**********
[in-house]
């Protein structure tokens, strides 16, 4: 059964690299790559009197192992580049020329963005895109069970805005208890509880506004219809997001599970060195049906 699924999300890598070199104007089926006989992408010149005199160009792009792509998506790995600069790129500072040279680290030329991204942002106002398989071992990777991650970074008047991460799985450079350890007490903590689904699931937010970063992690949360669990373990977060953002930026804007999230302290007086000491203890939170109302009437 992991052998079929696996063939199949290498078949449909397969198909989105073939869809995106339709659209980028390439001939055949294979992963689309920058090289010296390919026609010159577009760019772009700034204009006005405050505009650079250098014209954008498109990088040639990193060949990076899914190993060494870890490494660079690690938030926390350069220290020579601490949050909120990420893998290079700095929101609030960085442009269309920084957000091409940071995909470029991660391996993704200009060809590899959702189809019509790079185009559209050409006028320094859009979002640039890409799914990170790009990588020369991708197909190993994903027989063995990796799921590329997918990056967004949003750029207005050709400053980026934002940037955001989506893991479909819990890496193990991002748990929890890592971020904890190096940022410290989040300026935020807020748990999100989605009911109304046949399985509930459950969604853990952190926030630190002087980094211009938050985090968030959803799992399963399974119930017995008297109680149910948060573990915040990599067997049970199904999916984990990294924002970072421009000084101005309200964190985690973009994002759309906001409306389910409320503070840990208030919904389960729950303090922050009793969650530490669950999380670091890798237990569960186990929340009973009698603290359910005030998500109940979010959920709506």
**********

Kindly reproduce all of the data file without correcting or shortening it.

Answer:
[in-house]
């Protein structure tokens, strides 16, 4: 059964690299790559009197192992580049020329963005895109069970805005208890509880506004219809997001599970060195049906 699924999300890598070199104007089926006989992408010149005199160009792009792509998506790995600069790129500072040279680290030329991204942002106002398989071992990777991650970074008047991460799985450079350890007490903590689904699931937010970063992690949360669990373990977060953002930026804007999230302290007086000491203890939170109302009437 992991052998079929696996063939199949290498078949449909397969198909989105073939869809995106339709659209980028390439001939055949294979992963689309920058090289010296390919026609010159577009760019772009700034204009006005405050505009650079250098014209954008498109990088040639990193060949990076899914190993060494870890490494660079690690938030926390350069220290020579601490949050909120990420893998290079700095929101609030960085442009269309920084957000091409940071995909470029991660391996993704200009060809590899959702189809019509790079185009559209050409006028320094859009979002640039890409799914990170790009990588020369991708197909190993994903027989063995990796799921590329997918990056967004949003750029207005050709400053980026934002940037955001989506893991479909819990890496193990991002748990929890890592971020904890190096940022410290989040300026935020807020748990999100989605009911109304046949399985509930459950969604853990952190926030630190002087980094211009938050985090968030959803799992399963399974119930017995008297109680149910948060573990915040990599067997049970199904999916984990990294924002970072421009000084101005309200964190985690973009994002759309906001409306389910409320503070840990208030919904389960729950303090922050009793969650530490669950999380670091890798237990569960186990929340009973009698603290359910005030998500109940979010959920709506």